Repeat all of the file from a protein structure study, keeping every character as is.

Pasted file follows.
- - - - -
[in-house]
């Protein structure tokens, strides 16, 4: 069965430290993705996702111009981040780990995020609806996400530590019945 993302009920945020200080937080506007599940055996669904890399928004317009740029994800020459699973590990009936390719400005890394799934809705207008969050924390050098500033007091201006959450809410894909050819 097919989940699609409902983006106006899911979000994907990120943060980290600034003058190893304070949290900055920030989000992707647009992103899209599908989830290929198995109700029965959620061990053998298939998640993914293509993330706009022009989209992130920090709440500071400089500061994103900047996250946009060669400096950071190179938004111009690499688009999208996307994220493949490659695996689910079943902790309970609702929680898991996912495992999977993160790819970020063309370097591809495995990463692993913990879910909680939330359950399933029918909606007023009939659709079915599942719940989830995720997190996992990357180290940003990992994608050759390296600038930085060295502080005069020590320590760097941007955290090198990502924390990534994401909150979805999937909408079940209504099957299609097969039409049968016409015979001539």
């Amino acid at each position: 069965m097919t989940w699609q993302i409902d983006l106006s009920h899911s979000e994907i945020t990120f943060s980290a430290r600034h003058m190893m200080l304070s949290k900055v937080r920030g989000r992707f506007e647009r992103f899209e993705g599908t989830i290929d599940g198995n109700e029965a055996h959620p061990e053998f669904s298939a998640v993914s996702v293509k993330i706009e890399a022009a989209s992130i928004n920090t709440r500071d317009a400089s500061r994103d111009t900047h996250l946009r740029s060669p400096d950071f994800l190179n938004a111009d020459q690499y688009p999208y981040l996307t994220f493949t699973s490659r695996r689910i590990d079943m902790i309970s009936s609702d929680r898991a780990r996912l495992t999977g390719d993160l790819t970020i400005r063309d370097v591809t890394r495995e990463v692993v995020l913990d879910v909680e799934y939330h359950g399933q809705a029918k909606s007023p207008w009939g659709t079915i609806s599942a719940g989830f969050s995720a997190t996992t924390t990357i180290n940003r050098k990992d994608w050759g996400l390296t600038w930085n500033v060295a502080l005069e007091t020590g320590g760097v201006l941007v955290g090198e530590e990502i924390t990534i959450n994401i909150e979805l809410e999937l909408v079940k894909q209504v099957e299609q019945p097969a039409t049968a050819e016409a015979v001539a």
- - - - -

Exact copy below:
[in-house]
């Protein structure tokens, strides 16, 4: 069965430290993705996702111009981040780990995020609806996400530590019945 993302009920945020200080937080506007599940055996669904890399928004317009740029994800020459699973590990009936390719400005890394799934809705207008969050924390050098500033007091201006959450809410894909050819 097919989940699609409902983006106006899911979000994907990120943060980290600034003058190893304070949290900055920030989000992707647009992103899209599908989830290929198995109700029965959620061990053998298939998640993914293509993330706009022009989209992130920090709440500071400089500061994103900047996250946009060669400096950071190179938004111009690499688009999208996307994220493949490659695996689910079943902790309970609702929680898991996912495992999977993160790819970020063309370097591809495995990463692993913990879910909680939330359950399933029918909606007023009939659709079915599942719940989830995720997190996992990357180290940003990992994608050759390296600038930085060295502080005069020590320590760097941007955290090198990502924390990534994401909150979805999937909408079940209504099957299609097969039409049968016409015979001539």
């Amino acid at each position: 069965m097919t989940w699609q993302i409902d983006l106006s009920h899911s979000e994907i945020t990120f943060s980290a430290r600034h003058m190893m200080l304070s949290k900055v937080r920030g989000r992707f506007e647009r992103f899209e993705g599908t989830i290929d599940g198995n109700e029965a055996h959620p061990e053998f669904s298939a998640v993914s996702v293509k993330i706009e890399a022009a989209s992130i928004n920090t709440r500071d317009a400089s500061r994103d111009t900047h996250l946009r740029s060669p400096d950071f994800l190179n938004a111009d020459q690499y688009p999208y981040l996307t994220f493949t699973s490659r695996r689910i590990d079943m902790i309970s009936s609702d929680r898991a780990r996912l495992t999977g390719d993160l790819t970020i400005r063309d370097v591809t890394r495995e990463v692993v995020l913990d879910v909680e799934y939330h359950g399933q809705a029918k909606s007023p207008w009939g659709t079915i609806s599942a719940g989830f969050s995720a997190t996992t924390t990357i180290n940003r050098k990992d994608w050759g996400l390296t600038w930085n500033v060295a502080l005069e007091t020590g320590g760097v201006l941007v955290g090198e530590e990502i924390t990534i959450n994401i909150e979805l809410e999937l909408v079940k894909q209504v099957e299609q019945p097969a039409t049968a050819e016409a015979v001539a």